Eight years ago, then candidate Barack Obama was the first major presidential politician to utilize technology by fundraising online. This year the dramatic upswing in live coverage of presidential events like the debates, the Democratic National Convention and the Republican National Convention, along with the incredible power of Twitter and other online social media platforms, has completely changed the game when it comes to choosing the next leader of the free world.
Streaming video has been a major change this year, a technological innovation that has created a much broader access to candidates and to events than ever before. The dominance of streaming video has been evident both through the primary process and on into the general election.
The biggest boon that’s come from streaming video is perhaps the ability of millions of cord cutters to watch the major events of the electoral cycle. Both major party conventions were available on streaming, with access on YouTube, Facebook, Twitter, individual websites and more. Four years ago in the 2012 election, there weren’t options to watch these events live without cable, and certainly not on mobile devices. In 2016, it’s possible to catch the campaigns anywhere on a smartphone, live while it’s happening.
It’s not just livestreaming that’s coming out of the campaigns anymore. 360 video is allowing people to be right there for the election events. Embedded coverage from Stephen Colbert during the RNC offered an insiders glimpse into the goings on of a major party convention, with hilarious results. We’re also seeing video coming straight from the people who are there, rather than being controlled by the campaigns or by the media. That’s a massive change from elections past, which have been so carefully orchestrated by the people who were in control.
More than ever before, we’re seeing campaigns being able to effectively target potential donors and voters. Whether it’s through text alerts, Facebook ads or even traditional email and phone marketing, campaigns can more effectively reach voters and donors that matter.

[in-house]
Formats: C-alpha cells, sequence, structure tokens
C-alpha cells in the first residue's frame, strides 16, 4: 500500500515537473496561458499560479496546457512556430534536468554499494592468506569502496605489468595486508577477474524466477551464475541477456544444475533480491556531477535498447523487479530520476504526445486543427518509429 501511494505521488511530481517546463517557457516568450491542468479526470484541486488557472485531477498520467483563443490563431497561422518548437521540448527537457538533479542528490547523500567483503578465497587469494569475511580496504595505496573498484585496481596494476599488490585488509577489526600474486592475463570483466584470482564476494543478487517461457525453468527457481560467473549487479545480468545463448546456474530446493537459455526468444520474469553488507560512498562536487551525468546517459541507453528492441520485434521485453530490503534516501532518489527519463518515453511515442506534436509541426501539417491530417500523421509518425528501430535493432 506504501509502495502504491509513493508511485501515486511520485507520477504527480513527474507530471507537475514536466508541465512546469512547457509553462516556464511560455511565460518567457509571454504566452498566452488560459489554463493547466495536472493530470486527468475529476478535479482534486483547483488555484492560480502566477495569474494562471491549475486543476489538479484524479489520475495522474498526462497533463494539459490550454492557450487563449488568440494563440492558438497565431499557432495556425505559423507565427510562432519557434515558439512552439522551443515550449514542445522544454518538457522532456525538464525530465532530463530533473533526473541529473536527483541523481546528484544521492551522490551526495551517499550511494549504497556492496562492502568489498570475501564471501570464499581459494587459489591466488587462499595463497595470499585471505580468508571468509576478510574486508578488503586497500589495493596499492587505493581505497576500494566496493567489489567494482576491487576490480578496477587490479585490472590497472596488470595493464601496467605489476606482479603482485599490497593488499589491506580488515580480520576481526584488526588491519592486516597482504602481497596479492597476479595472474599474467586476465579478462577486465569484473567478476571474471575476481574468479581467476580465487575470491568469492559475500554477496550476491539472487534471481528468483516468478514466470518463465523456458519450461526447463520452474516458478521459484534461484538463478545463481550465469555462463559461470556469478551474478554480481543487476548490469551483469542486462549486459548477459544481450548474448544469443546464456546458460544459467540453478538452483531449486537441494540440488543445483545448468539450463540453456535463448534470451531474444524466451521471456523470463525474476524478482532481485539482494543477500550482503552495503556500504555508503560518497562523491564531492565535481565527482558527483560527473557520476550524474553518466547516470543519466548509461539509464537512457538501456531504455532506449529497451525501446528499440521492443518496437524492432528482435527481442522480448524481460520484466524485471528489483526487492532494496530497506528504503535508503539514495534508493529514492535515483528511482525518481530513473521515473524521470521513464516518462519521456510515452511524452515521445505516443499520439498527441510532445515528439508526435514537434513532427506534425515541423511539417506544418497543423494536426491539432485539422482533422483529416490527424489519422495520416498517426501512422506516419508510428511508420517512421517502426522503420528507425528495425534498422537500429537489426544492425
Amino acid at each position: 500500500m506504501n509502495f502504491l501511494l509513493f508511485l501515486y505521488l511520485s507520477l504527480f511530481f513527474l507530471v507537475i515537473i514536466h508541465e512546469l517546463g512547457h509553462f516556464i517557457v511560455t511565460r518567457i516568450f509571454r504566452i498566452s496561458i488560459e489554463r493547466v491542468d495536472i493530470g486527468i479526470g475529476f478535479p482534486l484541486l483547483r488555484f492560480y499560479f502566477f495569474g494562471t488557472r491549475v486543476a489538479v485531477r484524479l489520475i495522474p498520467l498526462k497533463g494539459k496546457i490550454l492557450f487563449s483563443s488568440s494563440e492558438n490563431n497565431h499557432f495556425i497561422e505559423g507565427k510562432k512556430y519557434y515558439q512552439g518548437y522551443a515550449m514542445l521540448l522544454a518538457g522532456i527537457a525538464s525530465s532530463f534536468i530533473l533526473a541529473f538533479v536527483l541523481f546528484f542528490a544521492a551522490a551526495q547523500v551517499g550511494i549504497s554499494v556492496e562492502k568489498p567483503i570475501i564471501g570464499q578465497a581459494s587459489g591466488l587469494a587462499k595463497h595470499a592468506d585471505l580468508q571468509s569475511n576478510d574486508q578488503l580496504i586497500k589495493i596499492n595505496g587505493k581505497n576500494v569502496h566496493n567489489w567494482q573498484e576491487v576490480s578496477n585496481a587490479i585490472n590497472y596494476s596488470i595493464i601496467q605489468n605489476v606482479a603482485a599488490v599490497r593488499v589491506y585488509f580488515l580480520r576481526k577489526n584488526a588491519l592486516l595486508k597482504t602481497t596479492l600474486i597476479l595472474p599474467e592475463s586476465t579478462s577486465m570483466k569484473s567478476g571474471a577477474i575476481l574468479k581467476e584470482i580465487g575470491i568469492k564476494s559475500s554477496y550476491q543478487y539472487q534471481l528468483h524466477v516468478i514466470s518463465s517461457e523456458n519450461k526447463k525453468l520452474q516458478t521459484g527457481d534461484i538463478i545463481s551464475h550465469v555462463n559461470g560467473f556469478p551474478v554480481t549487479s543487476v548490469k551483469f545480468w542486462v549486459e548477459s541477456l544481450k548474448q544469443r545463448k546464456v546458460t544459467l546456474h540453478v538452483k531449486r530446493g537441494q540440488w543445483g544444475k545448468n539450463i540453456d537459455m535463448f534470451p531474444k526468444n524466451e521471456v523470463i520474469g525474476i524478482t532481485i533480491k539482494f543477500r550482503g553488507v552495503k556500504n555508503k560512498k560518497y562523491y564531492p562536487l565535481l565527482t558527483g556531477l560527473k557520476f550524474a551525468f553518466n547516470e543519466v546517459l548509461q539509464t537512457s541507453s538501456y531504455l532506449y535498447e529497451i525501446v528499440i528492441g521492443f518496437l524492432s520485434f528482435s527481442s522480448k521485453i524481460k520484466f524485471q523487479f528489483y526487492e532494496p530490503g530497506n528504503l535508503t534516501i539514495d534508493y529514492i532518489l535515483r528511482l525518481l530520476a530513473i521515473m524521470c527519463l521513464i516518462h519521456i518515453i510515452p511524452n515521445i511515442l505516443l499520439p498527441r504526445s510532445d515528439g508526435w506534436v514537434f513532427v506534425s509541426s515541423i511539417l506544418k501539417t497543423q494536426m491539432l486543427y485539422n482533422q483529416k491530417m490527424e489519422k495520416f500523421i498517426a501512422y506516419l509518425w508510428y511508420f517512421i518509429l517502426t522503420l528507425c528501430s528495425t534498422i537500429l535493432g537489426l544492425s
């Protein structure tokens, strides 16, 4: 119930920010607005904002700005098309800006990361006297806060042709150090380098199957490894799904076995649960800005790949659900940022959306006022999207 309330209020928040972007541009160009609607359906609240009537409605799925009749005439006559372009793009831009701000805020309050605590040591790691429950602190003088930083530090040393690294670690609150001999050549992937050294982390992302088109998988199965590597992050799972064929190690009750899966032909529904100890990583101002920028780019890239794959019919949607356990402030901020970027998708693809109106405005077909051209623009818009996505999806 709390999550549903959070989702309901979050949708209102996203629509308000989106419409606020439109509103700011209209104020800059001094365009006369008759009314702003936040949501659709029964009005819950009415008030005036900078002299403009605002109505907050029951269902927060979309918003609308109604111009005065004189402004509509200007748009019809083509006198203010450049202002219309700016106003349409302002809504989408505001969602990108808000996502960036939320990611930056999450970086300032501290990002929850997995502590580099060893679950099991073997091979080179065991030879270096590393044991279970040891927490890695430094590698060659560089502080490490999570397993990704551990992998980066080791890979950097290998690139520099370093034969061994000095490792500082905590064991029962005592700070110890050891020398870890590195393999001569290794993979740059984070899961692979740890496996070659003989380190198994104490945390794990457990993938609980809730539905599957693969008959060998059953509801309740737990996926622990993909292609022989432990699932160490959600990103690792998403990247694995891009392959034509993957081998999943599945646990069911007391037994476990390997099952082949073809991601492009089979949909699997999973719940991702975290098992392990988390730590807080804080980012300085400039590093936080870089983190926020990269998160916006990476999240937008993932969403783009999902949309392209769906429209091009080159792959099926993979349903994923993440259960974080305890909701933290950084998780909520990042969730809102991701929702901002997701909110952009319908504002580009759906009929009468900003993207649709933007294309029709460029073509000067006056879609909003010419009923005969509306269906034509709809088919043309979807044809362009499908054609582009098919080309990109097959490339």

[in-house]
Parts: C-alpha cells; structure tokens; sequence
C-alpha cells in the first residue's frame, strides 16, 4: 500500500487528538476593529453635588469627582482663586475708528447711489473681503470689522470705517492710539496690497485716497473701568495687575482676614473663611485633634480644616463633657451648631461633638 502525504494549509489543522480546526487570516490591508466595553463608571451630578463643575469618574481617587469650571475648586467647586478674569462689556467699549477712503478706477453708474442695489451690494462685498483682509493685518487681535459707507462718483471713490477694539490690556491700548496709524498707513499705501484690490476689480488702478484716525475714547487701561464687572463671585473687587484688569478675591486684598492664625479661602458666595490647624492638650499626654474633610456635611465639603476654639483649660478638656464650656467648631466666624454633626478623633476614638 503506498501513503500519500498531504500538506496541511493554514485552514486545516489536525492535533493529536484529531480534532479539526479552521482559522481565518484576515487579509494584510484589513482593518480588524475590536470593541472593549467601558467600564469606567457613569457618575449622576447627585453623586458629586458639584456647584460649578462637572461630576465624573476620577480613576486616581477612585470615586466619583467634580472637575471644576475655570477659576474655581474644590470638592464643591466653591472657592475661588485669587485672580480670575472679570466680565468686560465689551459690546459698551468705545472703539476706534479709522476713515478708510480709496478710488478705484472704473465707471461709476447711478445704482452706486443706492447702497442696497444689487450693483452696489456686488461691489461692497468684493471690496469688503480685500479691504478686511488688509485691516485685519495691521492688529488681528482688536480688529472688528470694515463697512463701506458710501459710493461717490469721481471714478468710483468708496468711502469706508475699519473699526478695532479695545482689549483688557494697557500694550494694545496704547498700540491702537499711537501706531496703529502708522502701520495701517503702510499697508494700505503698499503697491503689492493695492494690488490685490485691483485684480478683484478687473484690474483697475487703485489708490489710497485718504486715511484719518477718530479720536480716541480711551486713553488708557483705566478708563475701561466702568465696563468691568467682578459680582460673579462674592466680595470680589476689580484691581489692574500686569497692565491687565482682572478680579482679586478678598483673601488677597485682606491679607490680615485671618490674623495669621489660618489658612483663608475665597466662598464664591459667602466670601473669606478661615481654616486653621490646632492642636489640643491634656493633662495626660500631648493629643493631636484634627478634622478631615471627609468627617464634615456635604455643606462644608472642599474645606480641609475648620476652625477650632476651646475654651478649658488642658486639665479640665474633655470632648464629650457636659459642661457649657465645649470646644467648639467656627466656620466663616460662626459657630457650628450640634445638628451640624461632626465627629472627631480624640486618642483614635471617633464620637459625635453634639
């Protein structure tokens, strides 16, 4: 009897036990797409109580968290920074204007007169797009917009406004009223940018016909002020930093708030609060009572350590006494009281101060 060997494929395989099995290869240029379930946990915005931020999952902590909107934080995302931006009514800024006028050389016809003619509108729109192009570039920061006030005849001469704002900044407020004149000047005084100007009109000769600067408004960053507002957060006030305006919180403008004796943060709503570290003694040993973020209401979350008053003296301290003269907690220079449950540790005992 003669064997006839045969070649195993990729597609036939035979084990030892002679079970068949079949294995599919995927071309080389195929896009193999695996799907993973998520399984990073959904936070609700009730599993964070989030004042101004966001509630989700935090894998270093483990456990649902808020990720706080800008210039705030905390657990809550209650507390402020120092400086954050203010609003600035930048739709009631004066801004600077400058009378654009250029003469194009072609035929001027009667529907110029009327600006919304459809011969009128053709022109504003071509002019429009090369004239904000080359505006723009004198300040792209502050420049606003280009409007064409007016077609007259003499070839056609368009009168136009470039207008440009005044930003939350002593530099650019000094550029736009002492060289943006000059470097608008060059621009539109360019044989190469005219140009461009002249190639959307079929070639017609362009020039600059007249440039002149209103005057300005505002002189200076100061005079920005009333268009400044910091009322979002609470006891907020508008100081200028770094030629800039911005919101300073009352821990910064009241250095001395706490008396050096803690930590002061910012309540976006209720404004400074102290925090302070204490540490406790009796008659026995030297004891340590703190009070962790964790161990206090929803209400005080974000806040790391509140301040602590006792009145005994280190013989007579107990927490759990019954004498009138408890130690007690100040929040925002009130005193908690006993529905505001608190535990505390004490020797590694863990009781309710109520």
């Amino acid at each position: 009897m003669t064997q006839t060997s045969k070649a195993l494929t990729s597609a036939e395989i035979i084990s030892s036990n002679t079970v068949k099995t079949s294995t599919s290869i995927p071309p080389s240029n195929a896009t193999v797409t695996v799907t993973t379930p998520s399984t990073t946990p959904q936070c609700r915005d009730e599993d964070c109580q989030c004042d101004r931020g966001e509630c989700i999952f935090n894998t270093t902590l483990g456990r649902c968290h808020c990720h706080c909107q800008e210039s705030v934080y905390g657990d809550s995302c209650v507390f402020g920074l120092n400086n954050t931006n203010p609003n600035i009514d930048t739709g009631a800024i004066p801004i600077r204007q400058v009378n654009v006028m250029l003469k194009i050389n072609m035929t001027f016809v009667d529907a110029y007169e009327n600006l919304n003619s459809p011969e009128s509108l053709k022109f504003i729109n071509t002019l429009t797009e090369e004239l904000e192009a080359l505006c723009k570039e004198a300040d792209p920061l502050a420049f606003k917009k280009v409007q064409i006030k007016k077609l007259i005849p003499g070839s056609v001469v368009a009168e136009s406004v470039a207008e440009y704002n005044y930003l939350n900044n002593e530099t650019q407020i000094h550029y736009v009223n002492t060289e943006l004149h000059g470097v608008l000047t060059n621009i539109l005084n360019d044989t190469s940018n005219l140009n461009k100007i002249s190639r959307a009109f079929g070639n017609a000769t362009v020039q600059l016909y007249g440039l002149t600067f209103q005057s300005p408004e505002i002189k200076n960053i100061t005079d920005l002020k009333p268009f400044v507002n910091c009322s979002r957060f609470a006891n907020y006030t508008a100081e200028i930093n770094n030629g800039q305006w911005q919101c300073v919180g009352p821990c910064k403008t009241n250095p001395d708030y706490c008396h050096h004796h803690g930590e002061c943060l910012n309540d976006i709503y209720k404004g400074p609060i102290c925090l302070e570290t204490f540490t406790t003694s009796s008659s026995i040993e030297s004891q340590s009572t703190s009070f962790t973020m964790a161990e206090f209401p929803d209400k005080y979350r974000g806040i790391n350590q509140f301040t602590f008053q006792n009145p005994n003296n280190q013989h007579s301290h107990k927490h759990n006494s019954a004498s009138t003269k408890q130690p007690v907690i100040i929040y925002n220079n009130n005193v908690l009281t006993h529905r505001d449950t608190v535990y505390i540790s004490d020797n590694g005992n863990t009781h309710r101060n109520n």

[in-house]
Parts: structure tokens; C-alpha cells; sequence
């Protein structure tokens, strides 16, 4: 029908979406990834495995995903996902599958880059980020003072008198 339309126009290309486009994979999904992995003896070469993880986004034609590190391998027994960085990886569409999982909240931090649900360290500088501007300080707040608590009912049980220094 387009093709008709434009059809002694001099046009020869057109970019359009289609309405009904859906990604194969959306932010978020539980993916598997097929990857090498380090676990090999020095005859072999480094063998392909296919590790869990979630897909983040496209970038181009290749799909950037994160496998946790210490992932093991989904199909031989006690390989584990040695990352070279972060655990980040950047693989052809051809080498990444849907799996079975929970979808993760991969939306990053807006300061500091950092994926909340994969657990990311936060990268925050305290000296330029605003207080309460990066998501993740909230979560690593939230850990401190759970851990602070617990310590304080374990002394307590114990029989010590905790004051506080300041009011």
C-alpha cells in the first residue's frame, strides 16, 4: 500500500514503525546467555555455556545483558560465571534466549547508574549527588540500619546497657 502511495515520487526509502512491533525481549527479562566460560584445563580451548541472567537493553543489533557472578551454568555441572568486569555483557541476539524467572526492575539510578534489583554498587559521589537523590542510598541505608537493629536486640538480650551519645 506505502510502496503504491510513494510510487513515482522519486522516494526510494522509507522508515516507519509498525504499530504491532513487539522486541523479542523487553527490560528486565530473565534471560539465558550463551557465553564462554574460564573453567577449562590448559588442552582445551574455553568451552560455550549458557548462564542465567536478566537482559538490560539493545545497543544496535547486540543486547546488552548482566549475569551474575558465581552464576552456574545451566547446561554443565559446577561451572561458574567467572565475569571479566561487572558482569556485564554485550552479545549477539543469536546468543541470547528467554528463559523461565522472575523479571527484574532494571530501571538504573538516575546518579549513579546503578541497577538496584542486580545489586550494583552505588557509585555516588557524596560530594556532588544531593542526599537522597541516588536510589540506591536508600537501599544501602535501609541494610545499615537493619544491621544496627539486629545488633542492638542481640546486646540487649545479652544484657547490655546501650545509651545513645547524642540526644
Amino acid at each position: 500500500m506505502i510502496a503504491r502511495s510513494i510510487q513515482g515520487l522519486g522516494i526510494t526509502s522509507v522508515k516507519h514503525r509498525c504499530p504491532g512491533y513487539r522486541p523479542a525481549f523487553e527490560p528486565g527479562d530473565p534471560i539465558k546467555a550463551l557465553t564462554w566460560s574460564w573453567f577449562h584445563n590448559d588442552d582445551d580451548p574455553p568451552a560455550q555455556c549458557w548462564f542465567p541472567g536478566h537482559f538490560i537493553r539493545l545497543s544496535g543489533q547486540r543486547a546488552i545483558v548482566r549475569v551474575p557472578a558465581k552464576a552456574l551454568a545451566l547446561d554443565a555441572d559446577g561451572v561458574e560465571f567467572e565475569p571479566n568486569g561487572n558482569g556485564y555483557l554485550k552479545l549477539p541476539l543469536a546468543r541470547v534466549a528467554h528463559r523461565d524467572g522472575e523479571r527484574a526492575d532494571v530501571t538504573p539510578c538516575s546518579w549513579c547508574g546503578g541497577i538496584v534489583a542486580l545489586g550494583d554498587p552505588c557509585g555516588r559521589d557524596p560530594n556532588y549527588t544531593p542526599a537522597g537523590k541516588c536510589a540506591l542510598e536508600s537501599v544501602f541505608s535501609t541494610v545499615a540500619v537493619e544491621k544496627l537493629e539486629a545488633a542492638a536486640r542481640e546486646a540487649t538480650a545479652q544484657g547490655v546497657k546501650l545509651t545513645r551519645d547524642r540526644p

Gone are the days when campaigns had to reach out to get lists of email addresses, phone numbers or mailing addresses. Today they can target potential voters right where they’re at on social media and Google. This kind of targeting has been effective for Green Party candidate Jill Stein and Libertarian nominee Gary Johnson, as their campaigns can reach out to potential voters without having to spend an insane amount of money or having to create a massive infrastructure on the ground, as was necessary in previous election years.
Fact checking has become an artform in the 2016 election.
We’re seeing it come from major media sources and from our friends on Facebook. The instant access to everything that everyone that’s been published online, every tweet and interview, means that there’s no way to hide anymore. We’re used to politicians double talking, but now in this new world of online technology, they can’t hide it anymore. The minute that a presidential candidate says something that’s a half truth or a falsehood, it’s instantly pounced upon by sources all over the net.
Fact checking has consistently gone even more live and accessible, with major news outlets adding live fact-checking to their coverage of the presidential debates. It happens on the floor of press conferences as news reporters reach down for their smartphones to pull up exactly what candidates have said or done previously.